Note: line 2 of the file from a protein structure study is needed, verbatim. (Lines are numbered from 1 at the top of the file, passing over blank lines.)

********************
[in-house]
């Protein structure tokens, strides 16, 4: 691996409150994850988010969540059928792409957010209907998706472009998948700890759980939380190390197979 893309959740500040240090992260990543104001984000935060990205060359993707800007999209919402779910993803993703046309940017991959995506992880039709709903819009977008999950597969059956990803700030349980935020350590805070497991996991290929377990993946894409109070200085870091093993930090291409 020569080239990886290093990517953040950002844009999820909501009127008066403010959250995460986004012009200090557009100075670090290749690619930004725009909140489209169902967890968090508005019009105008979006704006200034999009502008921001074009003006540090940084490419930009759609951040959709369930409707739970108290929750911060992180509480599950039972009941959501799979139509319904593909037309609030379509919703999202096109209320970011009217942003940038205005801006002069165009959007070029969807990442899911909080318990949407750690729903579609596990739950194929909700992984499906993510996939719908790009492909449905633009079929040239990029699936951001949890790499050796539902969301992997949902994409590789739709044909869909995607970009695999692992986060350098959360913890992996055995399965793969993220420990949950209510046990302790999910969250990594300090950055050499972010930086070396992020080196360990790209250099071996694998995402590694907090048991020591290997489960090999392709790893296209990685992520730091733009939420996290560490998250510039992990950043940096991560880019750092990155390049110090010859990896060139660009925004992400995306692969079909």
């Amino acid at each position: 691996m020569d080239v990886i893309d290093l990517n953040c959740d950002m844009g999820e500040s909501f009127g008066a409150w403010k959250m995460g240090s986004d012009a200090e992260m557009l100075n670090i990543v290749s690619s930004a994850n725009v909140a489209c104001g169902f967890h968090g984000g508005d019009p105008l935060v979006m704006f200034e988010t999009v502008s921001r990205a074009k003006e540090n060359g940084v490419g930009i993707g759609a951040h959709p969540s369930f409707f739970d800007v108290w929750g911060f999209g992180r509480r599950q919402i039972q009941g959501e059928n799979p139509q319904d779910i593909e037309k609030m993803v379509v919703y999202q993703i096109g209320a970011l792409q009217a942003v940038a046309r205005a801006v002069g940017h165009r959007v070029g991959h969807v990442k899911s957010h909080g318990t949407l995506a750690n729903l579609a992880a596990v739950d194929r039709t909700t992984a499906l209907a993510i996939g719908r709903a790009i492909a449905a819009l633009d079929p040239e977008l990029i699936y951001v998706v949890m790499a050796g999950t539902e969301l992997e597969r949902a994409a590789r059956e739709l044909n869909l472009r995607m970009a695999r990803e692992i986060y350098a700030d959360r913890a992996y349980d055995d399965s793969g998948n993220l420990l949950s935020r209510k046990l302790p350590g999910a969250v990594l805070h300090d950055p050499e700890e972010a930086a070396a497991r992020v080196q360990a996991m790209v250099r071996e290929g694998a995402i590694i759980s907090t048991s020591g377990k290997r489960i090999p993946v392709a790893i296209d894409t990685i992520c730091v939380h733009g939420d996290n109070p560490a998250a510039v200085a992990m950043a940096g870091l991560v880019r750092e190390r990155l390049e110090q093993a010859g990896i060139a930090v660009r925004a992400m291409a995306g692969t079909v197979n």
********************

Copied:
């Protein structure tokens, strides 16, 4: 691996409150994850988010969540059928792409957010209907998706472009998948700890759980939380190390197979 893309959740500040240090992260990543104001984000935060990205060359993707800007999209919402779910993803993703046309940017991959995506992880039709709903819009977008999950597969059956990803700030349980935020350590805070497991996991290929377990993946894409109070200085870091093993930090291409 020569080239990886290093990517953040950002844009999820909501009127008066403010959250995460986004012009200090557009100075670090290749690619930004725009909140489209169902967890968090508005019009105008979006704006200034999009502008921001074009003006540090940084490419930009759609951040959709369930409707739970108290929750911060992180509480599950039972009941959501799979139509319904593909037309609030379509919703999202096109209320970011009217942003940038205005801006002069165009959007070029969807990442899911909080318990949407750690729903579609596990739950194929909700992984499906993510996939719908790009492909449905633009079929040239990029699936951001949890790499050796539902969301992997949902994409590789739709044909869909995607970009695999692992986060350098959360913890992996055995399965793969993220420990949950209510046990302790999910969250990594300090950055050499972010930086070396992020080196360990790209250099071996694998995402590694907090048991020591290997489960090999392709790893296209990685992520730091733009939420996290560490998250510039992990950043940096991560880019750092990155390049110090010859990896060139660009925004992400995306692969079909």